Overview

This trial has been completed.

Condition health behavior
Sponsor University of Illinois at Urbana-Champaign
Start date October 2012
End date March 2016
Trial size 15 participants
Trial identifier NCT01836952, 11621

Summary

Dietary and oral hygiene habits are known to affect oral microorganisms and disease incidence, but most research has focused on preschool aged (2-4 yr old) children. A recent experiment in our lab demonstrated a highly diverse oral microbiome in the saliva of infants without teeth (3-6 months old). These data suggest that soft tissues in the mouth serve as a reservoir for pathogens and must be considered in oral health management. The evolution of microorganisms that occurs between birth and tooth eruption has not been characterized and may have great implications as it pertains to oral disease later in life. The investigators are interested in determining how dietary changes during this time affect oral microbiota. Tongue and cheek swab samples will be collected from a small cohort of infants (n=20) at 4 time points. At the same time, a survey and 3 day feeding diary of the infant's diet will be collected. In addition, a pregnancy survey and food frequency questionnaire will be administered at the time of recruitment. Research staff will conduct a 10-minute interview at the first and last oral sample collection time. These pilot data will provide important diet-oral microbe relationships in edentulous infants, allowing us to propose and test specific hypotheses pertaining to diet, oral microbes, and disease in young children.

United States No locations recruiting
Other Countries No locations recruiting

Study Design

Observational model cohort
Time perspective prospective
Arm
Infant born via vaginal delivery

Primary Outcomes

Measure
Oral Bacteria
time frame: birth to 6 months of age

Eligibility Criteria

Male or female participants up to 7 months old.

Inclusion Criteria: - Women must deliver vaginally a full term baby (37 weeks or later). Women must have a healthy pregnancy without medical complications. Women must breastfeed their baby for a period of time after birth (greater than 1 week), followed by introduction of formula. Exclusion criteria: - Women must not have smoked during their pregnancy,nor have any serious medical conditions during their pregnancy. - Infants can not be born via cesarean section. - In addition, the infant should not have any chronic medical conditions and not taking any regular medications. Exclusion Criteria: - full term infant - healthy infant - initially breastfed by mother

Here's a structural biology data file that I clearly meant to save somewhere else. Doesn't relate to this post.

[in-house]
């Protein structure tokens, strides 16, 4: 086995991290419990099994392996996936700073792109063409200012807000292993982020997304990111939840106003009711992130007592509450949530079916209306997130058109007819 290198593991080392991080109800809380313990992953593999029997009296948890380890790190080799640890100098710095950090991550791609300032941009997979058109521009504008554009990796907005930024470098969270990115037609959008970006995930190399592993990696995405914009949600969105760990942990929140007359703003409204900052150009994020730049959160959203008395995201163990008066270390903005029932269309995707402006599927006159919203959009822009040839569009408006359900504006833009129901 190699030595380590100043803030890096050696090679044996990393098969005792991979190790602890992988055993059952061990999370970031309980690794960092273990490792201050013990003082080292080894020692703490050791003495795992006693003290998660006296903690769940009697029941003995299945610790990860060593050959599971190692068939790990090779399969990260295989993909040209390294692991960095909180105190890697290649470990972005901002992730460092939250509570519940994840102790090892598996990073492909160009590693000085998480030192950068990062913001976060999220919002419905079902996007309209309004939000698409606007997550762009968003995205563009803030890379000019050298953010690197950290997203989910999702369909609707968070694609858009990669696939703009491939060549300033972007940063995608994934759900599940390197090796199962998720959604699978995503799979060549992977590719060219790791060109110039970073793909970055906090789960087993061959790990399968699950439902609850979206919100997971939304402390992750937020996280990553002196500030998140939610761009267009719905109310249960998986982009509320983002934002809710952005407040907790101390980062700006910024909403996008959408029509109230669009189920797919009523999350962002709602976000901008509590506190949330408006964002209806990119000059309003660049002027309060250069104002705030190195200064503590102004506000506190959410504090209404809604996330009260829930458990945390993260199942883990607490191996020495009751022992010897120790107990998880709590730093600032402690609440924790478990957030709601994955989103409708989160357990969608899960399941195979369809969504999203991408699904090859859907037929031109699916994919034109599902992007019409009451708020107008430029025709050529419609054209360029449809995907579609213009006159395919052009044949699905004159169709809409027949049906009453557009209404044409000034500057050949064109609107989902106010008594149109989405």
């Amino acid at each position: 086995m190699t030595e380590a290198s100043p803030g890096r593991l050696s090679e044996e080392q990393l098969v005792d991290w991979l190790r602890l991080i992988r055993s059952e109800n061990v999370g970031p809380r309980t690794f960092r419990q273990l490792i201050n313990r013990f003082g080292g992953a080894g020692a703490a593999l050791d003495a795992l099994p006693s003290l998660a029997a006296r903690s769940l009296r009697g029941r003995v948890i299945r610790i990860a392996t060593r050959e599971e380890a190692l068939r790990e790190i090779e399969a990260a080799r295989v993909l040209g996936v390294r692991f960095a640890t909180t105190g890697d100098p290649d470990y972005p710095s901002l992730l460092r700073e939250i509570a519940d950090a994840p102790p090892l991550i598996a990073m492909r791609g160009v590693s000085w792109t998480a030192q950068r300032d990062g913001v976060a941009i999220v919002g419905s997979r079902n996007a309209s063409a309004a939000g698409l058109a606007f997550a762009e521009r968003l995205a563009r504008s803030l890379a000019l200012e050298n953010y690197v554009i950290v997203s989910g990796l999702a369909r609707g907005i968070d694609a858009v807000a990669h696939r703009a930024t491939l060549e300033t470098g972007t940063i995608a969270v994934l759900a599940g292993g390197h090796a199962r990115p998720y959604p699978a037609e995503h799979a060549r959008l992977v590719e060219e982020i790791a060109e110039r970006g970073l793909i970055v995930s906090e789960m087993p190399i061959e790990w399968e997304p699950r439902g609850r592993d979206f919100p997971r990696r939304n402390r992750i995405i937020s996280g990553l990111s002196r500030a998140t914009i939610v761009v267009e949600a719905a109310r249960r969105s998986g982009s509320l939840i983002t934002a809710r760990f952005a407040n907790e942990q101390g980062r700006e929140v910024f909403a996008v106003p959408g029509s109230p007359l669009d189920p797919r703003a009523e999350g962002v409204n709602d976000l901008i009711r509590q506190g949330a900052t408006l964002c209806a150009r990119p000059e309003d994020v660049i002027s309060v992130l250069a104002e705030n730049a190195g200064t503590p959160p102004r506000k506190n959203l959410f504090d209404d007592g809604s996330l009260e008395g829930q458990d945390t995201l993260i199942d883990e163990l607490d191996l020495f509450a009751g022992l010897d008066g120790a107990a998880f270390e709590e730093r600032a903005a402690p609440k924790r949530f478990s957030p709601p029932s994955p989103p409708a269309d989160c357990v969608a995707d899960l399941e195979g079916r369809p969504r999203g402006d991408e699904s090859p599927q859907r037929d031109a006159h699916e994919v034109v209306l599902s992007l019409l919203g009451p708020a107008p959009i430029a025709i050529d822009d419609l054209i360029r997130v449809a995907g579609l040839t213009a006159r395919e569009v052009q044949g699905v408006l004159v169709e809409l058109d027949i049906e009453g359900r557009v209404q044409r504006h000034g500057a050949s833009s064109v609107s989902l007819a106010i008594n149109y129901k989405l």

Additional Information

Official title Sweet Cheeks: How Early Nutrition Affects Oral Microbiota Populations and Disease Incidence
Principal investigator Kelly Swanson, PhD
Description Dietary and oral hygiene habits are known to affect oral microorganisms and disease incidence, but most research has focused on preschool aged (2-4 yr old) children. A recent experiment in our lab demonstrated a highly diverse oral microbiome in the saliva of infants without teeth (3-6 months old). These data suggest that soft tissues in the mouth serve as a reservoir for pathogens and must be considered in oral health management. The evolution of microorganisms that occurs between birth and tooth eruption has not been characterized and may have great implications as it pertains to oral disease later in life. The investigators are interested in determining how dietary changes during this time affect oral microbiota. Here, tongue and cheek swab samples will be collected from a small cohort of infants (n=20) at 4 time points: 1) within 5 days of age; 2)2 wk after infant formula feeding begins; 3) 2 wk after solid foods offered; and 4) 2 wk after breast-feeding ceases. At the same time, a survey and 3 day feeding diary of the infant's diet will be collected. In addition, a pregnancy survey and food frequency questionnaire will be administered at the time of recruitment. Research staff will conduct a 10-minute interview at the first and last oral sample collection time. These pilot data will provide important diet-oral microbe relationships in edentulous infants, allowing us to propose and test specific hypotheses pertaining to diet, oral microbes, and disease in young children.
Trial information was received from ClinicalTrials.gov and was last updated in October 2016.
Information provided to ClinicalTrials.gov by University of Illinois at Urbana-Champaign.